Tuesday, 11 September 2007

Marriott, or not

I've been watching the new blog on Marriott.com written by Bill Marriott, their 70+ year old CEO. Oh dear, where to start....

It's blatently just not a blog. There is very little attempt to engage with their visitors, and the engagement that there is consists of token replies to the odd comment. You'll need to really hunt to find any, trust me....

Much is made of the "audio version" of his blog -whereas in fact, the blog actually is a transcript of what appears to be a scripted audio show (see Alistair Cooke's Letters from America for a better example of this medium). There is absolutely nothing wrong in publishing regular audio updates from senior management (albeit that they're really heavily scripted) and it's a really useful channel for engagement. It's also a really good idea to provide transcripts of these for people who don't want to, or aren't able to, hear the audio. So far so good - we have the nice basics of a good podcast here.

The problem for me comes when this transcript is then turned into a blog, by the addition of comments and the attempt to add an element of chronology. The comments are then so heavily editted (and I really do mean heavily - see if you can spot anything critical) that they are meaningless. Virtually all the comments are from people saying:
1) how fantastic Bill is for writing a blog (seriously, if you think he's writing any of it, then you deserve to believe it!)
2) how fantastic Marriott staff were in helping them when they stayed there
3) re-affirming whatever apple-pie subject Bill was whittering on about

Anyhoo, up to this point, I'd been thinking we just had another large corporate who's PR/ad agency thought they should climb aboard the social web gravy train, and who's marketing department had let them.

And then, I started to see all the praise for the blog not only in the US media, but also (to their eternal shame) in a number of social media commentary blogs. Dear Lord people! What on earth has possessed you NOT to critique this! Have you been caught up in the homespun nostalgia and general schmaltzy quality of his posts (typically the The Importance of Working Hard and Doing Chores), or you afraid to criticise because it's been written by a very endearing pensioner (worth, at my best guess, in excess of $1.2billion)? More worringly thought, have you just completely lost any idea of what a blog should be?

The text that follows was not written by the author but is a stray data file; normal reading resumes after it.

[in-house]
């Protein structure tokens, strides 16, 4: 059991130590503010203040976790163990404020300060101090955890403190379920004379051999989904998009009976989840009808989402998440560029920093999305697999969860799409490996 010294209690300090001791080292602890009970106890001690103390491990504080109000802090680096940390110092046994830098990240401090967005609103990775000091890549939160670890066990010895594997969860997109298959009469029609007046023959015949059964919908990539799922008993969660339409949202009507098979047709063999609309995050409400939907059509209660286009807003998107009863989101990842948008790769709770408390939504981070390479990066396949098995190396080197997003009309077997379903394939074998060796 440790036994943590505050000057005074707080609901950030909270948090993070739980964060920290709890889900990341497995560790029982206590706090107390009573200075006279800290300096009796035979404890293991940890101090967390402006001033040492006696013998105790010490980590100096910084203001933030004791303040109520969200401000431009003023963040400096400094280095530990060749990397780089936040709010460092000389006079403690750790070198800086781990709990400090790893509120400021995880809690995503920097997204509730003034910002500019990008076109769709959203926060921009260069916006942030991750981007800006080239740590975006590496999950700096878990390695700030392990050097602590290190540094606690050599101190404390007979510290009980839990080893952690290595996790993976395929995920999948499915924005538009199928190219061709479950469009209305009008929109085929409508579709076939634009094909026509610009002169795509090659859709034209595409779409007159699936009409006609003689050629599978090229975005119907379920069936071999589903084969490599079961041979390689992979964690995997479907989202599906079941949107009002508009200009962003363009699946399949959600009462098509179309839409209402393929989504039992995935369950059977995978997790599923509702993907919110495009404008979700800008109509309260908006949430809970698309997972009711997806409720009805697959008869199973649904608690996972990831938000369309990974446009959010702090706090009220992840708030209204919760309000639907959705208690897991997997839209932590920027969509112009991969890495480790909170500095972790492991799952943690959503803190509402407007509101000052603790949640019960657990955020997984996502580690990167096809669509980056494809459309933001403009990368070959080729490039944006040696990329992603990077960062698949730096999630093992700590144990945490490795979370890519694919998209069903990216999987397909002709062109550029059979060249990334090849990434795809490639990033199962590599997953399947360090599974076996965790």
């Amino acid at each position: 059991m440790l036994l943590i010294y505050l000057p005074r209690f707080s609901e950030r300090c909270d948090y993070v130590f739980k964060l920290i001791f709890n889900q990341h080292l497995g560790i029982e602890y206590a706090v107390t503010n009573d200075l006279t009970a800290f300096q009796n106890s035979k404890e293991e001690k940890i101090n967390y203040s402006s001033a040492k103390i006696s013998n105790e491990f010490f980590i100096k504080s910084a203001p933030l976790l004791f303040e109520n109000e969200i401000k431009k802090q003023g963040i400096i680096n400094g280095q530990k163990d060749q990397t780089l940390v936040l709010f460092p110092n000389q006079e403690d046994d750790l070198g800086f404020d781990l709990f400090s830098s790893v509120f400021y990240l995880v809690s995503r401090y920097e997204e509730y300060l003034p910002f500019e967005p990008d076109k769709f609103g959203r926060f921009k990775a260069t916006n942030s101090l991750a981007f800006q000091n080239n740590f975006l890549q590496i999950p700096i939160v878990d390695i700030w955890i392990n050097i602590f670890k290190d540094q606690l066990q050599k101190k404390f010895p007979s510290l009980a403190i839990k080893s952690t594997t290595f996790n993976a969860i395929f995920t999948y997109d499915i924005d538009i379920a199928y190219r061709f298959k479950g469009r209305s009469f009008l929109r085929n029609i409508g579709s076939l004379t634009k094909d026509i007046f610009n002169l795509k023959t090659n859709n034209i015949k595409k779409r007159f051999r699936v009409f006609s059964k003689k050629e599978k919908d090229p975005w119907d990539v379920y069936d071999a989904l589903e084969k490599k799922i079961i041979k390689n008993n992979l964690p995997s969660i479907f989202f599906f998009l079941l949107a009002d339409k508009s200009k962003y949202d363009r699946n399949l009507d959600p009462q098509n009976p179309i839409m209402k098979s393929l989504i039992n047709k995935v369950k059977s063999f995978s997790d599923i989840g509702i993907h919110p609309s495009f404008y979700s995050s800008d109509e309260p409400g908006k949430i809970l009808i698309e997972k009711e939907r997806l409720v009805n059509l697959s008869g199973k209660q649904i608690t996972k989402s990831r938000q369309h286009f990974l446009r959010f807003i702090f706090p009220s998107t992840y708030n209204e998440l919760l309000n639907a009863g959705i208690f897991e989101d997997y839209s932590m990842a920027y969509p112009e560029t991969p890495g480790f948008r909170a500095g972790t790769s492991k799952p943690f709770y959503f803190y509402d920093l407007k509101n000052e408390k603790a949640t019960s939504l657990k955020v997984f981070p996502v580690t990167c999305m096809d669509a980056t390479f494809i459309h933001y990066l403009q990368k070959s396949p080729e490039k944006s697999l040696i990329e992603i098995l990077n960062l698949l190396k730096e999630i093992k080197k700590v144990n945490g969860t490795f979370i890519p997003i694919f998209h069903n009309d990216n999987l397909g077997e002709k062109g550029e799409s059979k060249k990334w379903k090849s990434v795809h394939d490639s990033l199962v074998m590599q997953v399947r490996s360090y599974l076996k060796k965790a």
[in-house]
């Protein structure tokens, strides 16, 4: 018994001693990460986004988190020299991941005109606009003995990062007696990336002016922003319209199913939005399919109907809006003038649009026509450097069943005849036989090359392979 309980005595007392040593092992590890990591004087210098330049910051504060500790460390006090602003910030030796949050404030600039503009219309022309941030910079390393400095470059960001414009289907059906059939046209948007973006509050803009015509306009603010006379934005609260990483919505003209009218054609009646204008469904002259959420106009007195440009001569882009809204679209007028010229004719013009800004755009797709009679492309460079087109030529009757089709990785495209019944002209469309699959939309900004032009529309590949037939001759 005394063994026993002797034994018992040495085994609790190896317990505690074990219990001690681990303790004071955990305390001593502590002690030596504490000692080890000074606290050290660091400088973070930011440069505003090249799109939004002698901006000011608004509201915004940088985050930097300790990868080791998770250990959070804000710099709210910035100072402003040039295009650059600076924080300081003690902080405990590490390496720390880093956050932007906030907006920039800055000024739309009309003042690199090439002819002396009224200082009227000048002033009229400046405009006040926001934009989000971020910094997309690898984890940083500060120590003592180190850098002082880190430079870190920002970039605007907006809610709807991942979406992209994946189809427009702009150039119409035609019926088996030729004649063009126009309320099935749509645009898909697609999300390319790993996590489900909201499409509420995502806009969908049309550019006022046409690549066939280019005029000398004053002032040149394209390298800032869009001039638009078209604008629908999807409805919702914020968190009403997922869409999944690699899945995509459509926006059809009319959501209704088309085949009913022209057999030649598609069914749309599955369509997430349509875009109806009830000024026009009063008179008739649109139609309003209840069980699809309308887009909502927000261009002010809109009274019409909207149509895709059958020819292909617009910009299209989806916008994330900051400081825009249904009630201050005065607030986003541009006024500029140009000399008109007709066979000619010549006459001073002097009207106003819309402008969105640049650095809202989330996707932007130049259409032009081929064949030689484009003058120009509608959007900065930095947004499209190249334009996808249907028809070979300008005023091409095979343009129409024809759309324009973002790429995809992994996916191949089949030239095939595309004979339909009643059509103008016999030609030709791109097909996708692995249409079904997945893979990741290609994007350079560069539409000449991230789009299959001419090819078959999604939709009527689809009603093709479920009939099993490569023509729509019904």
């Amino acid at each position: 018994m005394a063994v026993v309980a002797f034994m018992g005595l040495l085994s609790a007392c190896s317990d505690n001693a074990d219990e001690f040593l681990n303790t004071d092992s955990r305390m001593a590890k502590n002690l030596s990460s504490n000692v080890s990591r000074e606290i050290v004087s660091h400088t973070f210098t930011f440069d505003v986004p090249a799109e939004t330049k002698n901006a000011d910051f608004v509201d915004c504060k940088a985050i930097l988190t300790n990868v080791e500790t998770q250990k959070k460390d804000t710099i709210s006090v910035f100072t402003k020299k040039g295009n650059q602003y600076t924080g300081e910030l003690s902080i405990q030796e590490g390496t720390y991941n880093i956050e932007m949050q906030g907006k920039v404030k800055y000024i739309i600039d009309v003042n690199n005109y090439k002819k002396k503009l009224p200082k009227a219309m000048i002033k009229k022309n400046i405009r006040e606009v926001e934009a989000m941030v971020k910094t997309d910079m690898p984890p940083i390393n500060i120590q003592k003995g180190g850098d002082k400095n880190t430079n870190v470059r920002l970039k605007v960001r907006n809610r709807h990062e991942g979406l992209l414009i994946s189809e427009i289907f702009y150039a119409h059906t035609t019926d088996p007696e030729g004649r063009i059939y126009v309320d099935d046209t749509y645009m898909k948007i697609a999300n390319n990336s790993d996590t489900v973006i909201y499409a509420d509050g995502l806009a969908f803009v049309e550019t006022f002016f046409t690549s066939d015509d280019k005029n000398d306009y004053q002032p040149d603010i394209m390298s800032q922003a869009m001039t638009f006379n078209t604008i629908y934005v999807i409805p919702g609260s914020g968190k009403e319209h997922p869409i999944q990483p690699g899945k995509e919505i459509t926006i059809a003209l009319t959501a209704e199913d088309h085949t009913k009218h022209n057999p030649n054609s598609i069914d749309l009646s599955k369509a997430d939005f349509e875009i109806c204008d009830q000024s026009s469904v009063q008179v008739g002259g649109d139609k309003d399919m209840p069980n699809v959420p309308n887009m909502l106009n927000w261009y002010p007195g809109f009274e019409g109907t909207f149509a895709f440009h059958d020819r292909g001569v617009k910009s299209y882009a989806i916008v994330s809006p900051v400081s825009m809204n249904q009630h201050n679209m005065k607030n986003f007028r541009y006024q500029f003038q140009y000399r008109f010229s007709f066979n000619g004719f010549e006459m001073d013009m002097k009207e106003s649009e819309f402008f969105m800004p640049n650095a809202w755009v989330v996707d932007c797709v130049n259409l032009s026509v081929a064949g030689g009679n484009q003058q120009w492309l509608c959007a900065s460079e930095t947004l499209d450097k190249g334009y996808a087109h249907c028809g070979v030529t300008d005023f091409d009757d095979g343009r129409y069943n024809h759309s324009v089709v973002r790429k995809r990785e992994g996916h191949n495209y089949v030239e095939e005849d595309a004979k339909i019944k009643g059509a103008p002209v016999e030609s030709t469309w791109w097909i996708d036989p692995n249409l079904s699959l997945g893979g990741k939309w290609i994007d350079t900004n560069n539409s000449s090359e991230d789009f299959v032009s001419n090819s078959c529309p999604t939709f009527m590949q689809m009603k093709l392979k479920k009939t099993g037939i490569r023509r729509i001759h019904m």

If this is the future of corporate blogging, then we're all doomed!

1 comment:

Anonymous said...

Hiya Bryan. How right you are ... I find the Microsoft blogs a pretty fascinating place - e.g. the blog from the team behind Windows Home Server (http://blogs.technet.com/homeserver) - perfectly balanced between insight into the product development and a bit marketing waffle here and there, that you kind of learn to accept / put up with because the content is genuinely interesting.

My take on it is simple - without guidelines, staff won't / cannot be trusted to know what to write about and how to go about it.

How else do you get the right mix of (genuinely) interesting content, product placement (let’s not kid ourselves, ROI still plays a factor in the bottom line decision of corporates to go with blogging) and intelligent non-lawsuit provoking discussion!?

Guidelines for a blog in itself is tricky (i.e. how authentic is a blog if it's a product of rigid rules!?) - but clearly what a) the success of MS and other corporate blogs and b) the failure of some of our (direct) competitor web site blogs where they have ended up talking about clarity of the directions to the loo, show us is that guidelines are definitely required!

Keep up the blogging :)

Jason (View).